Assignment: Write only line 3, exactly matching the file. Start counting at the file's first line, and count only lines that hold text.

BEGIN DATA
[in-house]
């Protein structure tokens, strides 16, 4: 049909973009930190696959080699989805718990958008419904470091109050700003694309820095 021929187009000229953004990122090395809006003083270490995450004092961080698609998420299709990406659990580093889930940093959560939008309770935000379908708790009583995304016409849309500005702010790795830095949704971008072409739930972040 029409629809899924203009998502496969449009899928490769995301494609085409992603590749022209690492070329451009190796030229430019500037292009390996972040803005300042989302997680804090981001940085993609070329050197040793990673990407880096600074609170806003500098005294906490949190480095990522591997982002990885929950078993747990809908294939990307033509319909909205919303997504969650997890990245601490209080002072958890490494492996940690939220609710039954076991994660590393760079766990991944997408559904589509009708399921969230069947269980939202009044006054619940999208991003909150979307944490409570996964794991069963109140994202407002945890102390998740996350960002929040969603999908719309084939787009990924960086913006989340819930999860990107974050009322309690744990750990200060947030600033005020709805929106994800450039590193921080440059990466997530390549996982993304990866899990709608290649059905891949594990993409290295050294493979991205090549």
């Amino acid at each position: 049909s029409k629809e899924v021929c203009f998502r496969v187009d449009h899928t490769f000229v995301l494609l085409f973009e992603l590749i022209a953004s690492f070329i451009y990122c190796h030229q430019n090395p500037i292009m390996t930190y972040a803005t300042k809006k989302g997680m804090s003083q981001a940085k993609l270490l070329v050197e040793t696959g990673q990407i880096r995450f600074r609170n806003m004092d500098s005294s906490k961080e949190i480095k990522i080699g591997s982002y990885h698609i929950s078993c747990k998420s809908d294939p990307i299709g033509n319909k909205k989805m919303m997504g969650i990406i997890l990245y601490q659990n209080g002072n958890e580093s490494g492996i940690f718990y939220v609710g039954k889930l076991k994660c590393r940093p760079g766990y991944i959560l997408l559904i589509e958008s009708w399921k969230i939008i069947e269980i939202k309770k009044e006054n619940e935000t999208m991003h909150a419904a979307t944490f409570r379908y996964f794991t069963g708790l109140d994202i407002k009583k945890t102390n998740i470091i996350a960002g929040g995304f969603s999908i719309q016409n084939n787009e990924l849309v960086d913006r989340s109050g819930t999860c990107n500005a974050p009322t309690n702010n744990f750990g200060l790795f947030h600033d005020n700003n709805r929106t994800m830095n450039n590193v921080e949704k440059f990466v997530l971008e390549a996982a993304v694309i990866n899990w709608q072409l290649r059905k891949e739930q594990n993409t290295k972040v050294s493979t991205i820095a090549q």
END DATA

């Amino acid at each position: 049909s029409k629809e899924v021929c203009f998502r496969v187009d449009h899928t490769f000229v995301l494609l085409f973009e992603l590749i022209a953004s690492f070329i451009y990122c190796h030229q430019n090395p500037i292009m390996t930190y972040a803005t300042k809006k989302g997680m804090s003083q981001a940085k993609l270490l070329v050197e040793t696959g990673q990407i880096r995450f600074r609170n806003m004092d500098s005294s906490k961080e949190i480095k990522i080699g591997s982002y990885h698609i929950s078993c747990k998420s809908d294939p990307i299709g033509n319909k909205k989805m919303m997504g969650i990406i997890l990245y601490q659990n209080g002072n958890e580093s490494g492996i940690f718990y939220v609710g039954k889930l076991k994660c590393r940093p760079g766990y991944i959560l997408l559904i589509e958008s009708w399921k969230i939008i069947e269980i939202k309770k009044e006054n619940e935000t999208m991003h909150a419904a979307t944490f409570r379908y996964f794991t069963g708790l109140d994202i407002k009583k945890t102390n998740i470091i996350a960002g929040g995304f969603s999908i719309q016409n084939n787009e990924l849309v960086d913006r989340s109050g819930t999860c990107n500005a974050p009322t309690n702010n744990f750990g200060l790795f947030h600033d005020n700003n709805r929106t994800m830095n450039n590193v921080e949704k440059f990466v997530l971008e390549a996982a993304v694309i990866n899990w709608q072409l290649r059905k891949e739930q594990n993409t290295k972040v050294s493979t991205i820095a090549q």